Election will get final ballot count

By Charles Sercombe
The recount of Hamtramck’s November General Election will take place next Thursday.
An attempt by Mayor Karen Majewski and City Councilmember Alan Shulgon to have the recount stopped failed on Monday. They protested the request for the recount on the grounds that there was no proof of fraud or errors being made.
The Wayne County Board of Canvassers said it had little choice but to allow the recount to move forward.
Mayoral candidate Abdul Algazali has claimed fraud and error in the election. He has not elaborated on his claims and has not returned repeated calls for comment. He lost to Majewski by 123 votes.
Council candidates Anam Miah called for the recount of the council election, claiming errors had occurred. He told The Review a week ago he had read that the optic machines used by the city to count ballots sometimes makes mistakes. He said he just wanted to make sure the count was accurate.
Miah finished 125 votes behind the third-place winner. However, he finished 25 votes behind fourth-place finisher Alan Shulgon. If a member of the council were to resign before their term is completed, Shulgon would be next in line to fill the empty seat.
Shulgon said he believes Miah is attempting to position himself in fourth place. Majewski said the recounts are a waste of time and money.
The chances of a significant — if any – change in the recount is considered slim to none. The machines have proven themselves to be accurate in the past.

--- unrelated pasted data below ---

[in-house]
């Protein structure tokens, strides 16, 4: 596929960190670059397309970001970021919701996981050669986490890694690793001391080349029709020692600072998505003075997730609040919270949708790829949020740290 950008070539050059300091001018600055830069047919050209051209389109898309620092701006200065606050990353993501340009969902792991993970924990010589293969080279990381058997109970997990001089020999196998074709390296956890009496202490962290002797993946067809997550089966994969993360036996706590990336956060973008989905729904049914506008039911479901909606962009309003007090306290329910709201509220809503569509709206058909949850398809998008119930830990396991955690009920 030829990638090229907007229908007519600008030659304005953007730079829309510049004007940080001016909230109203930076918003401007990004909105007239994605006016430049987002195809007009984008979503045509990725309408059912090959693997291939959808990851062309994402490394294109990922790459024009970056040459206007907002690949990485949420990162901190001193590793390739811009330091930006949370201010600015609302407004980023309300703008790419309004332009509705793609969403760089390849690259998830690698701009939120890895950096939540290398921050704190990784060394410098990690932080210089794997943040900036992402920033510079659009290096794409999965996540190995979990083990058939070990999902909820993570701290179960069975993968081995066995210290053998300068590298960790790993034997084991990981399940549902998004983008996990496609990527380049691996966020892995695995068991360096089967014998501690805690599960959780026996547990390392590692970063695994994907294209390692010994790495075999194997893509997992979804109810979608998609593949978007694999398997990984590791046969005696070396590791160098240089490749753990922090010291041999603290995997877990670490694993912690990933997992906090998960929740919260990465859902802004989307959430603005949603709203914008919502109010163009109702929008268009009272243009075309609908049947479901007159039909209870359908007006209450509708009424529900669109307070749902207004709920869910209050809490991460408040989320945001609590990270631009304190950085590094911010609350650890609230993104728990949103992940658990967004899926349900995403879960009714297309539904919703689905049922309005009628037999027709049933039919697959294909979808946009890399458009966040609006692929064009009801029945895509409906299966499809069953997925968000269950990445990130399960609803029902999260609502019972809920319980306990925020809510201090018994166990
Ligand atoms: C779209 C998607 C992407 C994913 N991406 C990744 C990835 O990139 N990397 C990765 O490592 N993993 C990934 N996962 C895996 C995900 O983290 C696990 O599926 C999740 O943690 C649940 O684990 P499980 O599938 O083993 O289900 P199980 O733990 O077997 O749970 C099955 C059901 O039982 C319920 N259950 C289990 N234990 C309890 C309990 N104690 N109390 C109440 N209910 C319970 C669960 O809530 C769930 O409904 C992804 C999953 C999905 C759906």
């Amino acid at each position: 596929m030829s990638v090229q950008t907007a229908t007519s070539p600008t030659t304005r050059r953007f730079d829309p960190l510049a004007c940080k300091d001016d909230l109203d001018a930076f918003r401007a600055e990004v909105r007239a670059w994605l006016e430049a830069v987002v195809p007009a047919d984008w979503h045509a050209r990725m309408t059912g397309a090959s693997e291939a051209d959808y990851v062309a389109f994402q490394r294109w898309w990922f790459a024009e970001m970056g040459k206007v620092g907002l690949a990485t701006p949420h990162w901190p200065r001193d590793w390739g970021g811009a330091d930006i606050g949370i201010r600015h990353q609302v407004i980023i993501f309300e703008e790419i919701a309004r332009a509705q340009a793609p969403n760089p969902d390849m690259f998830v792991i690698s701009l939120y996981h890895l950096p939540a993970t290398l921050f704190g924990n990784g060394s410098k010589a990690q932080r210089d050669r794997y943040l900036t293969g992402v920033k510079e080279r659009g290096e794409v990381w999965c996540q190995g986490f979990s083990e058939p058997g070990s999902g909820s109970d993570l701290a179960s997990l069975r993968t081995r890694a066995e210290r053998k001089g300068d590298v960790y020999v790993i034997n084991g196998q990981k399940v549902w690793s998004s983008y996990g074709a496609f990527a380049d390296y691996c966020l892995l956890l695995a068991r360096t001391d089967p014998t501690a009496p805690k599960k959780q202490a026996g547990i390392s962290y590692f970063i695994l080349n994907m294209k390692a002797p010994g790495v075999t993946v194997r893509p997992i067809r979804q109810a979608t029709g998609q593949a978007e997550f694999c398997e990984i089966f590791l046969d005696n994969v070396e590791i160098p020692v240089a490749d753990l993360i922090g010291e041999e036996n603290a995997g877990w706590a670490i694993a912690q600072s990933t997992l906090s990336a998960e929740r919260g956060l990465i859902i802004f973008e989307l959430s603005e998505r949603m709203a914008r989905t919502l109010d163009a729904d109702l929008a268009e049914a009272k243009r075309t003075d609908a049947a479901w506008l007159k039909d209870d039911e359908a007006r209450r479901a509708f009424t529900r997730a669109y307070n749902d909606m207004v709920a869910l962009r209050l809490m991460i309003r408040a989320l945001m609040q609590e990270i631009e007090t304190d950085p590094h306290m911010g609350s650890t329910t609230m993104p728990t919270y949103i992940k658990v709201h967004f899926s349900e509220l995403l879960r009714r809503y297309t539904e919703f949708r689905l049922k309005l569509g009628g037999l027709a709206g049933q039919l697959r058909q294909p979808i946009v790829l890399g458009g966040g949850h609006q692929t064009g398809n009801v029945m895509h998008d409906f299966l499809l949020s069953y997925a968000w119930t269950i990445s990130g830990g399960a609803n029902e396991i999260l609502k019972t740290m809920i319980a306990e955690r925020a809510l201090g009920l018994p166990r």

The recount of the ballots is done by hand and allows the candidates to have challengers to watch over the recount and challenge ballots they think are spoiled, unclear or faulty in some other manner.
Both candidates are required to pay $80 each for the recount but the cost to the city is expected to be about $5,000. According to Mayor Majewski, Algazali told the county board of canvassers that he would reimburse the city if he still comes up defeated in the election.
The recount will be held in the Hamtramck High School Community Center on Charest and starts at 8:30 a.m. The recount could take a few hours or as much as several hours depending on the number of challenges made.
Hamtramck has had its share of controversial elections and recounts, especially in the Gary Zych era when Zych won mayoral elections by a mere handful of votes. In all of his recounts, Zych still prevailed.

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